The VC Advantage: Down, R, Up, L, Y, B

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JC Fletcher
January 17th, 2008
The VC Advantage: Down, R, Up, L, Y, B

The internet has made it easy to find cheats for games, but we miss the tips pages from game magazines, when the discovery of a new code could inspire you to go back to an old game. These codes aren't exactly new, but oldness is the essence of the Virtual Console! We're bringing back the classic codes every week on The VC Advantage.

Immediately following the release of Street Fighter II for the SNES, my dad was out delivering mail when he saw a blurb on some game magazine's cover about a secret SF2 code. He cracked open the magazine (which was either on a magazine stand in a store he delivered to, or was part of a delivery to a residence -- either way, he didn't buy it and it was slightly rogue of him) and transcribed the code. When he got back to the post office after his route, he called me (which happened quite rarely from work) to tell me of his discovery. Expecting to unlock some aspect of Champion Edition, I found that "DRULYB" unlocked the ability to play as the same character in two-player games. Surprisingly, I didn't mind not being able to play as M. Bison.

If you think it's weird that my dad made such a big effort to send me that code, you weren't part of the Street Fighter II fandom of the early '90s. From the moment the arcade machine came out until consoles started getting pelted with too many SF2 variations, Street Fighter II simply was the totality of gaming culture. It was both casual and hardcore, Wii Sports and Halo, foremost on gamers' minds. Magazines had consecutive SF2 covers. It was, unlike anything else, a touchstone among the gaming public. It was a common experience that we all shared. When we found out that it was coming home on the Super NES, we all collectively lost it. It didn't matter that it was going to be obsolete at launch, with Champion Edition out in the arcade. Hype for the BIGGEST GAME EVER SERIOUSLY carried beyond its audience, even. My dad, a lifelong console RPG player and not a fighting game person, was responding as much to a widespread feeling of excitement about all things SF2 as to my own obvious enthusiasm.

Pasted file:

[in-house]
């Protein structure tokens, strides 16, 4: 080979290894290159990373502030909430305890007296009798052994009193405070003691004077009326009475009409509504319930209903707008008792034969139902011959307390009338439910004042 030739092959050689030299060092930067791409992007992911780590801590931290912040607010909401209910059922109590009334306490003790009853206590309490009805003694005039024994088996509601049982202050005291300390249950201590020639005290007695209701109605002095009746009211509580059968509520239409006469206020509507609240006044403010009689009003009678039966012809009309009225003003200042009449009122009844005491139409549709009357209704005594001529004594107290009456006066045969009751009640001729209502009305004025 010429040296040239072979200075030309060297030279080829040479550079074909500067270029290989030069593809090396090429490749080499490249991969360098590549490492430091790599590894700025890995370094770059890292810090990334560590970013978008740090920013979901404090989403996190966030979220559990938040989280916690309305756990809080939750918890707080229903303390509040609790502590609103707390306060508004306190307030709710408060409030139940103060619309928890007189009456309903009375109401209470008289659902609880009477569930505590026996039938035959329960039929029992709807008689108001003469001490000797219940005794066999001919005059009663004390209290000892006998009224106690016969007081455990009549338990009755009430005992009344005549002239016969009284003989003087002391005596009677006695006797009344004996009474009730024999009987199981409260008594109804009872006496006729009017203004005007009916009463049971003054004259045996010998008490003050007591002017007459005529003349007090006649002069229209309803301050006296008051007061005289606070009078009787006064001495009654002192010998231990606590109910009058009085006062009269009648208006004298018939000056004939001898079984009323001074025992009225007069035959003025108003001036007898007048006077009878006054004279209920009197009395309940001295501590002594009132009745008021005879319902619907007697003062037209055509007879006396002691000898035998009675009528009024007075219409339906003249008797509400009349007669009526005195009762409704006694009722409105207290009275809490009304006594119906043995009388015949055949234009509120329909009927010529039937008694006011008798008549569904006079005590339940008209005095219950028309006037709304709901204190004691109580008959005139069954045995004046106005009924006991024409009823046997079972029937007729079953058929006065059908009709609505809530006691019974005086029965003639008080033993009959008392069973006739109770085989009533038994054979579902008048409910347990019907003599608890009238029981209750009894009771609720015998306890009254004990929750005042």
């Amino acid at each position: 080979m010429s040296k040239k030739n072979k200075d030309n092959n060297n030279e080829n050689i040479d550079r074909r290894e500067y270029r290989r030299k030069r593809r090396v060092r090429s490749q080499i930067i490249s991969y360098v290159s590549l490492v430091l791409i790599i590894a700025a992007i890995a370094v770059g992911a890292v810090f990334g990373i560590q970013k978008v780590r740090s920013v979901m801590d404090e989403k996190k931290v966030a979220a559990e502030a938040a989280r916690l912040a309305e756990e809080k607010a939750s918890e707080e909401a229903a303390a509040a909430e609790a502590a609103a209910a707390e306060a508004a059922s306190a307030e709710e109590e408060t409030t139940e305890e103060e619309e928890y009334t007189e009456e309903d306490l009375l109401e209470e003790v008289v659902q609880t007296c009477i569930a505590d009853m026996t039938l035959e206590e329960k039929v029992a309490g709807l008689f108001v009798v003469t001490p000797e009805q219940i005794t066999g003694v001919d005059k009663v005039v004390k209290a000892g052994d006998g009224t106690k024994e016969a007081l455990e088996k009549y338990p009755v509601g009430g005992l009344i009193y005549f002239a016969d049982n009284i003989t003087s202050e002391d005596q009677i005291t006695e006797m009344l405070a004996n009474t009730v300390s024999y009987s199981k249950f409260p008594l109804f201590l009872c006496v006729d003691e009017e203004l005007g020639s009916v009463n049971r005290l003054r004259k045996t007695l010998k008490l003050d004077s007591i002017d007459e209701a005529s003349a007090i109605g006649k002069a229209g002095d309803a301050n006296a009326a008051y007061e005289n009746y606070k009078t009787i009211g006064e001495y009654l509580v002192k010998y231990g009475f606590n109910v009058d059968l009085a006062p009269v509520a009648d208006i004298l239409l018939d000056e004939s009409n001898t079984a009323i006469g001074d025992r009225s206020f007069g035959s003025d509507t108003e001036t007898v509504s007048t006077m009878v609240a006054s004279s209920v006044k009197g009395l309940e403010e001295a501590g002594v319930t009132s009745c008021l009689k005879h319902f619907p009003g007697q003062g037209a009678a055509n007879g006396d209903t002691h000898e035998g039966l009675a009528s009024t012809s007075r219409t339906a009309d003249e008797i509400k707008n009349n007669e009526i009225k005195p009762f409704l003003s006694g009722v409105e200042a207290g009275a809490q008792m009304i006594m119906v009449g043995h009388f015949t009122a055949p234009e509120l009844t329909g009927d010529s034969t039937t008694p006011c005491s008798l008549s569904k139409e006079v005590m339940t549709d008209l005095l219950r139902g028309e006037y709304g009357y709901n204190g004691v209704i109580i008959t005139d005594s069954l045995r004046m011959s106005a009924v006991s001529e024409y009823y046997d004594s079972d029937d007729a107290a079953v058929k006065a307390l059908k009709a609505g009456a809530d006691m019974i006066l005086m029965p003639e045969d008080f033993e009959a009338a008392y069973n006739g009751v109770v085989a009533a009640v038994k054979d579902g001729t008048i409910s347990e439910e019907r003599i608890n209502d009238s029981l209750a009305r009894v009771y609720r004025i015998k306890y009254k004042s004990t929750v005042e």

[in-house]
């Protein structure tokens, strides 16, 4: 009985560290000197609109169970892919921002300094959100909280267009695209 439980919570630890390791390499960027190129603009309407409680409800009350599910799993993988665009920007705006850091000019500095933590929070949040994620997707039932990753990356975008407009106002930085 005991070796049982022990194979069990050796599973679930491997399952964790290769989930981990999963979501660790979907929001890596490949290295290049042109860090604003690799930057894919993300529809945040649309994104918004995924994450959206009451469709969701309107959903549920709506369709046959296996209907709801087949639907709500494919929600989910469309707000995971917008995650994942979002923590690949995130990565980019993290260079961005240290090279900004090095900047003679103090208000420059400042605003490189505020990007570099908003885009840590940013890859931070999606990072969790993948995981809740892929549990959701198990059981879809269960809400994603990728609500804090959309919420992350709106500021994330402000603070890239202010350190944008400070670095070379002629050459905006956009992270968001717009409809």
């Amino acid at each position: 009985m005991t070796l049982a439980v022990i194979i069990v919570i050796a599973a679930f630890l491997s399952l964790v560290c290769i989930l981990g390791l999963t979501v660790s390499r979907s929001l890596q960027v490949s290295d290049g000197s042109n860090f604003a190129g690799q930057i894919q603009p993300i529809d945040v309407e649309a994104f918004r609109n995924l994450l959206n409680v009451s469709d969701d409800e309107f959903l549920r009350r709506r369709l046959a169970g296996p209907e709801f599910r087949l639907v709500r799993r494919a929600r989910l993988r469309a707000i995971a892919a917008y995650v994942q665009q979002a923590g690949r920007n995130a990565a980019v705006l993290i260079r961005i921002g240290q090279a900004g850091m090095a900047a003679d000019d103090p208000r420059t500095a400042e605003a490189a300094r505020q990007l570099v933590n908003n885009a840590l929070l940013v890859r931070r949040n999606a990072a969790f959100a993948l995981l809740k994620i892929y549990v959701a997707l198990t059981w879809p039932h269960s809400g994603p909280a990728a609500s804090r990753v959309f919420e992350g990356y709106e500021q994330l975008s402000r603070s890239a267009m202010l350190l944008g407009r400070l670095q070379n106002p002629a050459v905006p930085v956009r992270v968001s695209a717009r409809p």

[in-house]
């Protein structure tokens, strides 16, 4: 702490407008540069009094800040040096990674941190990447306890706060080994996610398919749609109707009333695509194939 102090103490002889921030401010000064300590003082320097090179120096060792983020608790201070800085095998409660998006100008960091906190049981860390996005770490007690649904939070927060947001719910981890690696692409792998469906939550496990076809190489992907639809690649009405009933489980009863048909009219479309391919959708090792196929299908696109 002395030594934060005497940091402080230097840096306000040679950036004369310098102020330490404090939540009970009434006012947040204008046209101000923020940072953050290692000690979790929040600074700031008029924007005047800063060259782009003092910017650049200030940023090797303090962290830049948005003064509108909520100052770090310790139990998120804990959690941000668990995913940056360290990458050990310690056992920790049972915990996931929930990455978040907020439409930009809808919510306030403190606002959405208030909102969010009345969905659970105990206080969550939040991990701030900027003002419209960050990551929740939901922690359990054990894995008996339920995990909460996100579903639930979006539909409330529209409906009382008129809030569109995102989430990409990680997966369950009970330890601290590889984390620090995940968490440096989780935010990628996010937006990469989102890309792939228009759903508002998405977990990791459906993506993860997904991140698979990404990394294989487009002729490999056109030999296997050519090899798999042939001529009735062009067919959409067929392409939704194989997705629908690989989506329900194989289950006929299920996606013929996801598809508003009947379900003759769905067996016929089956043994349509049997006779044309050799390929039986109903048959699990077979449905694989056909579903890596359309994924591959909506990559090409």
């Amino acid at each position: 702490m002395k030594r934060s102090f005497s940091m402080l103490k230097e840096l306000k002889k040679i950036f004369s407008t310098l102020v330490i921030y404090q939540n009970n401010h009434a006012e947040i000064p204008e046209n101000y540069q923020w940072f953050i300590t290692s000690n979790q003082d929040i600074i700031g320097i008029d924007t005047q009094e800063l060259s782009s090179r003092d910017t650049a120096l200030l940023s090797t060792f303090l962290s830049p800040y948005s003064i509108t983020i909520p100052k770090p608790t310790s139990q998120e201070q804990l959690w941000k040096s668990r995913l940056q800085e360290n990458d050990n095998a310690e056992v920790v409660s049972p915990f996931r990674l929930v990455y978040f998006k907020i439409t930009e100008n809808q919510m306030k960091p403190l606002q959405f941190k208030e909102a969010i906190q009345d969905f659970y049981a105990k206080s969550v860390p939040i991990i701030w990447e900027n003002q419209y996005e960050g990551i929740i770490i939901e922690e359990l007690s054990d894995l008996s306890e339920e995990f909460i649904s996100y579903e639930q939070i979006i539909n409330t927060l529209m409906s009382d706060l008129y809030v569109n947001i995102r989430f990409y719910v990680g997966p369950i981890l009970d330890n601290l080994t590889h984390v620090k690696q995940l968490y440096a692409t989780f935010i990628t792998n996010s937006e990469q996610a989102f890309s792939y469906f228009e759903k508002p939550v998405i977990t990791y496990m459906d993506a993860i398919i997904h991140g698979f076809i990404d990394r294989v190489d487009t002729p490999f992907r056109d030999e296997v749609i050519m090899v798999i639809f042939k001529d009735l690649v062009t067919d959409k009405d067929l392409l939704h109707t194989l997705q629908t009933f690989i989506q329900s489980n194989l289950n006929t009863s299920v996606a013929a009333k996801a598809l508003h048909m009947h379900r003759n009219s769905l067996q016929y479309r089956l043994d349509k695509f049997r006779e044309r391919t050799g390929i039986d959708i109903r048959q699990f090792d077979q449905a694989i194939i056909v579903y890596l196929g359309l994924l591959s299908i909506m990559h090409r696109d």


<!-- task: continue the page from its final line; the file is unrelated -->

Only later did we realize that it all seemed to be a plan, Capcom's version of EA's annual sports releases. SF2 games with minor upgrades hit the arcades and then the consoles with frightening regularity; the more insane among us gratefully threw down another $80 for basically the same game with some new characters. I did. I couldn't bear to look at the pictures of a playable Vega, or the extraordinarily ridiculous Super Street Fighter II lineup, including a guy with the word "Maximum" written on his pants (it was going to be "Mantis," but the letters would be obviously reversed when he faced the left), and not have access to that new material. I was too far gone.

To me at age 11, the inclusion of the same-character code was an amazing bonus. Not only did it allow my friends and I more options for character choice -- something that was crucial to keeping the game fresh -- but, with the alternate character colors, it made the game look a little bit like Champion Edition. I could sort of pretend that I wasn't playing an antique version of Street Fighter II. Now, with the benefit of having been turned into a total cynic by both life experience and the corrosive influence of the Internet, I see that code as an affront.

It suggests to me that Capcom could have implemented more of the Champion Edition additions, but chose not to. Charitably, I could say that it was because there wasn't time to add new characters and backgrounds. But the cynical view is that Capcom chose to hold this other content back to make more money. Why include the code at all, then? It can't be that the same-character thing was considered so vital an improvement that it couldn't be left out, because then it wouldn't have been hidden behind a code. Maybe the end of SNES SF2 development dovetailed with the beginning of CE development, such that only the most minor new addition could be sneaked into the game on the way out the door. I suspect, however, that it was to provide a taste of future versions, just the slightest peek of what was coming up next.

So basically either Capcom was super-nice or total jerks. You could see it either way.
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